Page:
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Supporting staff wellbeing

Written By: Claire Pass
4 min read

Wellbeing, in a nutshell, is the point of balance between the pressures and stresses of life and a person’s capacity to deal with them (Dodge et al, 2012). It comprises of three strands: physical, psychological and social. These interwoven strands can’t be neatly separated out and neither can they be broken into handy categories, making the notion of ‘workplace wellbeing’ something of a misnomer (Paterson and Grantham, 2016). It is not a fixed entity either, but something that’s “dynamic and changes over time” (Paterson and Grantham, 2016, 93). During a period when school staff are facing increased pressure and stresses, the point of balance may well have tipped for many.

The expectations teachers have of themselves make the social pressure felt by teachers an additional burden that affects the point of balance. Recent media coverage has a role, but this social pressure doesn’t only come from society ‘at large’. The school community, the children and their families, have expectations of support. In the current climate, with many families bereaved and an atmosphere of anxiety prevalent, school staff will likely find themselves juggling a complex mix of expectations and emotions. At the same time as supporting their community, they must manage their own feelings and personal experiences, whilst maintaining their professionalism (Robinson, S. et al, 2018).

Supporting teacher wellbeing is vital not only for the members of staff, but also their pupils. An increasing body of evidence is emerging to suggest that teacher wellbeing has an impact on both student achievement (Paterson and Grantham, 2016) and student wellbeing (Turner and Theilking, 2019). Whilst more research is needed into the links between teacher wellbeing and student achievement and wellbeing, supporting staff cannot be a bolt on to the culture of the school.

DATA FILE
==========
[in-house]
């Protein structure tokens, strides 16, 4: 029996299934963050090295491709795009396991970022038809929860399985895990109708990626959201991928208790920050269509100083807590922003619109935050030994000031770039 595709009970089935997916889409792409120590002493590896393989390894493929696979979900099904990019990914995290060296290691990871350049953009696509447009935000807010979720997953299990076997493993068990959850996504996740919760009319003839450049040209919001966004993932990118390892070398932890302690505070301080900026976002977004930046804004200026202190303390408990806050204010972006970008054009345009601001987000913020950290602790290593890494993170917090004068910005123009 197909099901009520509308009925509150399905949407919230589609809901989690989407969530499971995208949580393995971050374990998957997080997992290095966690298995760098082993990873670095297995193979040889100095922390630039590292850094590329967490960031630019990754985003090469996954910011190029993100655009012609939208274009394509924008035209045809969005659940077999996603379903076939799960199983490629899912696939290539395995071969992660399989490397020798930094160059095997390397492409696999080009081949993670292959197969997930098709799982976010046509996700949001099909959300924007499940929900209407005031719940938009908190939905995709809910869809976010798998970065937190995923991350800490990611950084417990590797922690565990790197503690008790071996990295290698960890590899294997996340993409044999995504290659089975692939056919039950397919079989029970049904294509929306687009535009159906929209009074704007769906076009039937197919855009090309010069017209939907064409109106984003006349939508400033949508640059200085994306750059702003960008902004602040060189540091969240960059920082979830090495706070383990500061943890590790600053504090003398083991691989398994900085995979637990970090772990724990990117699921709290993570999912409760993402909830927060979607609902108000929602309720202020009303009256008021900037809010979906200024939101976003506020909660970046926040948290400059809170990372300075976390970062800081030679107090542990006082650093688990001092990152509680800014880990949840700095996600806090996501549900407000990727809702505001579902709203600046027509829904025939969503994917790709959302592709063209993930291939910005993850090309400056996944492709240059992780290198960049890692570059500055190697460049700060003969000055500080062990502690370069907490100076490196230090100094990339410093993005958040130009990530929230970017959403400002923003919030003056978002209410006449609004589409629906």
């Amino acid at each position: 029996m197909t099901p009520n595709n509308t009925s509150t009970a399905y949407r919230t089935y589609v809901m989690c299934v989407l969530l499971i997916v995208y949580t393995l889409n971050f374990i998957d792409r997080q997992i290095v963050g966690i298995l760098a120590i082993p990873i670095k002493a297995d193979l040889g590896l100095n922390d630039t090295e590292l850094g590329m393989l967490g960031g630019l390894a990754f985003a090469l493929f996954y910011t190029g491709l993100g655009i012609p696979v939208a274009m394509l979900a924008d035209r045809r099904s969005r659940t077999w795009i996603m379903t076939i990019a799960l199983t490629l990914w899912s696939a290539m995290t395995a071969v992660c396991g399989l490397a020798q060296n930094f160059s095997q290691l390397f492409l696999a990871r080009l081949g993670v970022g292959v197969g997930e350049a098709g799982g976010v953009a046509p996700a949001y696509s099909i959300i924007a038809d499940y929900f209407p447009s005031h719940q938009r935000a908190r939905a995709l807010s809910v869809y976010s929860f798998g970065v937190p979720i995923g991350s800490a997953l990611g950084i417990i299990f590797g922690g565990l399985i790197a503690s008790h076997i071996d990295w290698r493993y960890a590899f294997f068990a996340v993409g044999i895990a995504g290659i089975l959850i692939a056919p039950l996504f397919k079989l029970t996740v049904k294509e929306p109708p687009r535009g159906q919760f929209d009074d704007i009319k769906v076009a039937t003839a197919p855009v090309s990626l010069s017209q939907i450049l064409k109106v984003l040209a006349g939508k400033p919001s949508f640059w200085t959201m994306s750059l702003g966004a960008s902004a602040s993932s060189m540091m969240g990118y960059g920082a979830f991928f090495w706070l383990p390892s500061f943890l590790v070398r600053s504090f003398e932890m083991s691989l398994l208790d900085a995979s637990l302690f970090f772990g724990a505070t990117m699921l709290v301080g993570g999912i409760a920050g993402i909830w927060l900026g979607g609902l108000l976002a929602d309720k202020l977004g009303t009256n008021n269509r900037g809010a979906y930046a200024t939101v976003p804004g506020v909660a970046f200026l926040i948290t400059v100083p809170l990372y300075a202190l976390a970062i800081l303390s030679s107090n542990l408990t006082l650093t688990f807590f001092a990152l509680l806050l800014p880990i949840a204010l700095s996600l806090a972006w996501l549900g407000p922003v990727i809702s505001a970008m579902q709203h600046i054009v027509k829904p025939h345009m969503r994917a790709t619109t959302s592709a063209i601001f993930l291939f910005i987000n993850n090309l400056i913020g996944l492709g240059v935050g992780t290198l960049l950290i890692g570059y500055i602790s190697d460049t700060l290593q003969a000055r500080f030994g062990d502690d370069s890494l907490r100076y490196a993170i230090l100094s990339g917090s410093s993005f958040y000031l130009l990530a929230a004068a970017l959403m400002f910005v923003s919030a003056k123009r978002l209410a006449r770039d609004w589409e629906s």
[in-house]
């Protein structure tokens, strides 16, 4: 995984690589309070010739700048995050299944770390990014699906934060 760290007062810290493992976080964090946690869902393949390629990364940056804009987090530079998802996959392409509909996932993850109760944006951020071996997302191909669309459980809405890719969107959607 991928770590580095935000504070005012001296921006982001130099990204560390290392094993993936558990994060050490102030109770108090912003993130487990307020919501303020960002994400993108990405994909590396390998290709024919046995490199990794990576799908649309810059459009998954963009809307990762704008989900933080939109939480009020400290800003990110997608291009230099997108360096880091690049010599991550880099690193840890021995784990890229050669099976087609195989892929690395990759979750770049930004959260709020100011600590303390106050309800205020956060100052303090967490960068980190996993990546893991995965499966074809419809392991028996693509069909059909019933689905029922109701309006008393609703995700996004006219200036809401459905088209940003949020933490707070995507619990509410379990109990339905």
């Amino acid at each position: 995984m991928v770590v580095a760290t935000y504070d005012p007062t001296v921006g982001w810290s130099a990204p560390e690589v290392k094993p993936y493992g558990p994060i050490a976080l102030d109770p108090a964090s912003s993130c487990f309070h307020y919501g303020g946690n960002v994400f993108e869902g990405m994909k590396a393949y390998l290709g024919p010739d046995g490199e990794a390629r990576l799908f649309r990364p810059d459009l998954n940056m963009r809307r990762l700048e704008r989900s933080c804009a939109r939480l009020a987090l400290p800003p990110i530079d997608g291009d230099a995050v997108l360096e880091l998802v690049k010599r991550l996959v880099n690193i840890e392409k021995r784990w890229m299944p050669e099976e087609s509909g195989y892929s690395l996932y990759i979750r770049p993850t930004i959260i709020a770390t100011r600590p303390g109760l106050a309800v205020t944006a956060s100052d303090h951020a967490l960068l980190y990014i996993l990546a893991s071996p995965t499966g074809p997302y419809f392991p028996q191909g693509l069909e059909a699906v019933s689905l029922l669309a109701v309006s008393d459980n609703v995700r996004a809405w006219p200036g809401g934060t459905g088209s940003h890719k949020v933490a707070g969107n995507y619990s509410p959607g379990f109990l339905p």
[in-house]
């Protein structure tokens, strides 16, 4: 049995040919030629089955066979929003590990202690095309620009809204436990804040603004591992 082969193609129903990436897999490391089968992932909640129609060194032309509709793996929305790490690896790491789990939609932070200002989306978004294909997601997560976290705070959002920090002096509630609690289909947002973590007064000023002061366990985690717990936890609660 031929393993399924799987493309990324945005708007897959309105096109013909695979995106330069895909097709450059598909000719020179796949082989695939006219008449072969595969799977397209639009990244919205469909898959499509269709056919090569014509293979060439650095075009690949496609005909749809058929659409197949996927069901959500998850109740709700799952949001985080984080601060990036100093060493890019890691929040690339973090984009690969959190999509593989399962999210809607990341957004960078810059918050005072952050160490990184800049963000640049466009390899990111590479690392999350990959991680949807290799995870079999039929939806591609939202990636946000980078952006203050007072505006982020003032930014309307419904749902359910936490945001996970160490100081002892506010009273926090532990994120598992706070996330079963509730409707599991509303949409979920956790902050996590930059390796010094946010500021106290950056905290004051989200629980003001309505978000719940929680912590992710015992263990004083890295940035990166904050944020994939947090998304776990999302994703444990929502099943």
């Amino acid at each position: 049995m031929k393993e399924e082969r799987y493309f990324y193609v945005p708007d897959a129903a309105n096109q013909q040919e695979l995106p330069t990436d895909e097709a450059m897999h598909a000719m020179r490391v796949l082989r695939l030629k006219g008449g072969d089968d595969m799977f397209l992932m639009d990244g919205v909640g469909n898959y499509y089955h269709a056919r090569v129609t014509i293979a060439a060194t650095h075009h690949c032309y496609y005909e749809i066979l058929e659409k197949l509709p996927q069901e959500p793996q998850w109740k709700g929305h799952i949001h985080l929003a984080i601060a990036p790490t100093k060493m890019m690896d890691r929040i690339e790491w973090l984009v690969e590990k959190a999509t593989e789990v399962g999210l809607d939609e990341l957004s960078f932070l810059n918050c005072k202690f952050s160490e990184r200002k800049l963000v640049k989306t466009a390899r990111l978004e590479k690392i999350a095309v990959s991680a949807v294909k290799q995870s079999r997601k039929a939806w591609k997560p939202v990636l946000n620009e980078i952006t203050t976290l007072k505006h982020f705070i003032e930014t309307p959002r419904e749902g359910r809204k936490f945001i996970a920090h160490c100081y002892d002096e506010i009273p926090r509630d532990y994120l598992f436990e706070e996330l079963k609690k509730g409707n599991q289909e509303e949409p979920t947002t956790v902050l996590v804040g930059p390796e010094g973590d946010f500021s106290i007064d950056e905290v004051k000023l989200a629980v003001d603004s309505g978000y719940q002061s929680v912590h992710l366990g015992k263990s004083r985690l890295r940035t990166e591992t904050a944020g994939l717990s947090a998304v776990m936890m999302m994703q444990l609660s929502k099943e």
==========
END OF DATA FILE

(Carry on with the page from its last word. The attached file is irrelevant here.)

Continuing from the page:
We know that prolonged stress has a damaging physical effect on both the body and the brain, including the hippocampus, which is a key player when it comes to memory. It therefore “may be reasonable to speculate that highly stressed teachers have less access to their knowledge base” (Paterson and Grantham, 2016, 92), which can have an adverse effect on classroom practice.

There has been recent criticism of a deficit model of research that fails to take account of how the job might also positively impact upon wellbeing. Simply put, whilst there are things that have a negative impact, such as Ofsted, poor pupil behaviour or ‘difficult’ parents (Ofsted, 2019), other aspects of the job increase a person’s capacity to deal with these pressures meaning that the point of balance is often maintained.

So how can leadership establish and maintain a culture that supports staff wellbeing?

1. Meaningful work

2. Recognition of strengths

3. Positive relationships.

Meaningful Work

Perceiving their work as important is a key element of teacher wellbeing (Ofsted, 2019). Whilst society’s expectations can add pressure, they also add to that sense that the work is meaningful. Factors such as hope, self-efficacy, optimism and resilience all increase when staff feel that they are contributing to improving the lives of others (Turner and Theilking, 2019). It is well documented now that what a person focuses on determines how they perceive the world (Dodge, 2010), and so taking the opportunity regularly and often to remind teachers of why their work is meaningful is central to a positive wellbeing culture.